Woodland Caribou Provincial Park: A Father and Son Trip

This was the 11th canoe trip my son, Ben, and I have taken together. Since his first trip when he was 5, Ben has loved being out in the wilderness. Now 17, he’s a strong paddler and portager, never complains, and has a great sense of humor! We had never been to WCPP, but a friend, Tim Eaton, recommended it and provided some maps and plenty of knowledge about the area.

In many ways, WCPP is similar to the BWCAW and Quetico: a network of beautiful, glacier-formed lakes in the northern forest connected by streams and portages. Loons call across the lakes, mosquitoes chase you into the tent at night, the sight of blue water welcomes your aching shoulders after carrying a pack and the canoe across a rocky portage, and the still mornings provide a unique peace.

But Woodland Caribou Provincial Park is different. Nearly 250 woodland caribou roam the forests, but smallmouth bass are not found in the lakes, except for a couple rare exceptions in which they’ve been smuggled in, much to the Ontario Ministry’s displeasure. The forest appeared to consist primarily of jack pine, with some spruce, poplar and birch mixed in. We didn’t see any old growth white or red pine, or cedars along the shoreline. Interestingly, it was often difficult to find a good branch among the jack pines for hanging the food pack. The forest floor was moss and lichen, with very little undergrowth in many areas. Several lakes, particularly Mexican Hat, had a number of sandy beaches; far more than I’ve run across in the BWCAW and Quetico.

Trip Log Woodland Caribou Park

Unlike the BWCAW, where you race to secure a campsite by early to mid-afternoon before they’re all taken, we only saw 3 other groups the entire time. We were told that, despite this being a fairly popular route, it was not uncommon to make the loop and not see any other people.

Portages (that’s por-tazh in these parts), are measured in meters, not rods. Maps are not marked with campsites or portages, hence the need for the help of our friend, Tim, and Harlan Schwartz at Red Lake Outfitters! The maps also seem to be on a different scale, requiring some adjustment in gauging distances in travelling through a lake. The area is generally flatter, meaning more frequent, shorter, flatter portages. It also means more water settles in the area between lakes, with more mud and swampy areas to portage through. Since the water level was nearly 2 feet lower than normal during our trip, we didn’t have as much mud along the portages, but we did have more rocky obstacles requiring liftovers and portages.

Like the Quetico, WCPP did not have fire grates or latrines at campsites, although most that we saw along our route had a rock fire structure. There is no quota system for permits in WCPP, and we were never told of the park regulations, although I’m sure they were printed on the WCPP brochure and website.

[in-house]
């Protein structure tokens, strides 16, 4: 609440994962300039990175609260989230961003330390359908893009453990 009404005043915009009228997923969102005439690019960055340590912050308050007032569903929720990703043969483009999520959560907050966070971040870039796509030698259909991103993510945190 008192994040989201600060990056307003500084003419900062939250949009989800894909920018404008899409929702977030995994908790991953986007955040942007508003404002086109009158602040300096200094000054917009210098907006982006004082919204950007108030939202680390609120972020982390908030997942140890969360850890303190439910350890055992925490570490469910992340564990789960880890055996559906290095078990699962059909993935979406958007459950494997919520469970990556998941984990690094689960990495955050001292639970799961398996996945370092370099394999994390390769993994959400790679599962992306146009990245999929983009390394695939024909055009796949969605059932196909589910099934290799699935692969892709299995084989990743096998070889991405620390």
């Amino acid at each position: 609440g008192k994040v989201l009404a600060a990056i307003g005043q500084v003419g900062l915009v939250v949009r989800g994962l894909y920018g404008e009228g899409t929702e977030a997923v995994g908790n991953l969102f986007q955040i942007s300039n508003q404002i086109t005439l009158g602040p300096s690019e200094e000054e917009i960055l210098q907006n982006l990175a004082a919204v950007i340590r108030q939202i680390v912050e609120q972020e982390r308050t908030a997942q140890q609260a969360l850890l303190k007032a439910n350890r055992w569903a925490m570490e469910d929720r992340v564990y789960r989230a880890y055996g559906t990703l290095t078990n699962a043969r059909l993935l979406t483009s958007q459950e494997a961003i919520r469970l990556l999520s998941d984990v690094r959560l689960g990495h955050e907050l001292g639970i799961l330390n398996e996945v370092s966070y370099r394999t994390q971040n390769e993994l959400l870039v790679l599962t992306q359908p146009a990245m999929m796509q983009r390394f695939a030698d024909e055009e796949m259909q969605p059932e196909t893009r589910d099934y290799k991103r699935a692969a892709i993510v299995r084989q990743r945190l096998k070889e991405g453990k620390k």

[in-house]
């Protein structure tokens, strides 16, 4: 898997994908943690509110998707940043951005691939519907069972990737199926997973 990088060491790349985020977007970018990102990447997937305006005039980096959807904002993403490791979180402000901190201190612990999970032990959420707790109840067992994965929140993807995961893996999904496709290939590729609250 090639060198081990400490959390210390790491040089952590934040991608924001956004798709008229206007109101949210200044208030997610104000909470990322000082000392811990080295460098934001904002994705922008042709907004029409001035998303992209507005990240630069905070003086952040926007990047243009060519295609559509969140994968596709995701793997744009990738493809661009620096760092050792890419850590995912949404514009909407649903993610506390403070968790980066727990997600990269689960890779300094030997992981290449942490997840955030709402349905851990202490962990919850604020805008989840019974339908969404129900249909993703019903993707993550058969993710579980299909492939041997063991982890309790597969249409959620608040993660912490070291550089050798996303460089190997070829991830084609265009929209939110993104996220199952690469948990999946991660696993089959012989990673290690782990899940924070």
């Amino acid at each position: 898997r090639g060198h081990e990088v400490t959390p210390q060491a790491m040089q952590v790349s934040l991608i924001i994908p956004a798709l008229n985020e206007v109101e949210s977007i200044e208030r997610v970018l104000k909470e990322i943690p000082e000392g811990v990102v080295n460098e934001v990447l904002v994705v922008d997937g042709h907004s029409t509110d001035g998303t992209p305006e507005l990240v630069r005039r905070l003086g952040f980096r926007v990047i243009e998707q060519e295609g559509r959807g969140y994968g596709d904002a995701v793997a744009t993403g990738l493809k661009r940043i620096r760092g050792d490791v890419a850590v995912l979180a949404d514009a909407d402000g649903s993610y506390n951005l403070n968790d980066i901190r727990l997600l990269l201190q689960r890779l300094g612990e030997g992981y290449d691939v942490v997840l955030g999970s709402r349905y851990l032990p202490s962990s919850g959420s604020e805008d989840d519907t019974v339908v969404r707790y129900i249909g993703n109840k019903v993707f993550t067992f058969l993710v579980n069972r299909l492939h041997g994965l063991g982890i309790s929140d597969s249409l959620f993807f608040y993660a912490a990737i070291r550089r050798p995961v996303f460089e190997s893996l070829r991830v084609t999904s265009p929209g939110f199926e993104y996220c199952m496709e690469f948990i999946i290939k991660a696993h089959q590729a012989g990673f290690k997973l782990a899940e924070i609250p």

Trip Log Woodland Caribou Park

Day 1– Saturday

Drive up – Red Lake Outfitters – 350 m. – Leano LakeMostly sunny; good day for driving.  Beautiful evening on Leano!

Since we had a long drive ahead of us, we got up early and left our home in Plymouth by 5:00 a.m. Then we drove. And drove. And drove. We made it through customs without incident, picked up a fishing license in Vermillion Bay, had a late lunch of burgers and fries in Ear Falls at the Hotel 105 Bar & Grill and then drove the rest of the way to Red Lake Outfitters in Cochenour, just outside Red Lake.

Harlan got us set up with our permit, Spot satellite, maps, and noted some campsites and low water areas to avoid. One last stop for gas in Red Lake and then it was teeth-jarring bumps along the hour and a half drive to Leano. Finally, just before 7:00 p.m., we put the canoe in the water, breathed in the fresh Canadian air, and paddled the 10 minute leg to a nearby island campsite. At last…we’re in Woodland Caribou Park!!!

Tired from the long drive, we hit the sack early with the loon soundtrack playing in the background…

Day 2–Sunday

Leano…300m…Bunny Lake…15m…150m…80m…70m…liftover…East Lunch Lake…150m…Lunch Lake… 200m…liftover…40m…Jake Lake (a couple additional portages/liftovers today due to low water; not marked on map)
Glorious day! Sunny. Refreshing breeze off the water. Mid 80’s. Lots of portages. Bear sighting.

We were in and out of the canoe 10-12 times today with portages and liftovers. After a long day of portaging, we hopped in the lake for a swim. A loon called from the bay and as we directed our attention toward it, we spotted a black bear on the shore behind it! It followed a sandy stretch on the shoreline before wandering back into the woods. Ben sighted it a short time later swimming from a point toward the side of the lake we occupied.

After dinner, it was time for the lunkers. So we went out in the canoe, following the shoreline and keeping our eyes open for the bear. We didn’t see the bear and didn’t catch any fish. We did see a storm approaching. So we made our way back to camp just as a few raindrops began to fall. We headed into the tent just as the rain stopped, and hit the sack.

Day 3–Monday

Jake Lake…100m…60m…140m…140m…80m…325m…Mexican Hat LakeHot! Temps reached the 90s. The breeze off the lake in the afternoon was like a blast furnace! Spotted a woodland caribou in Jake.

We had a tasty breakfast of hash browns with cheese, packed as the sun heated up the campsite and were on our way. As we paddled around the point from our campsite, I heard branches crack and the crunching of dry lichen. And then a slight motion caught my eye. The light through the trees spotlighted the head of a woodland caribou! Complete with a large set of antlers, the caribou silently stared at us from 40-50’ away. He was extremely well camouflaged and if we hadn’t been staring so intently into the forest, we never would have picked him out from the thick trees. Moments later, he slowly retreated deeper into the forest.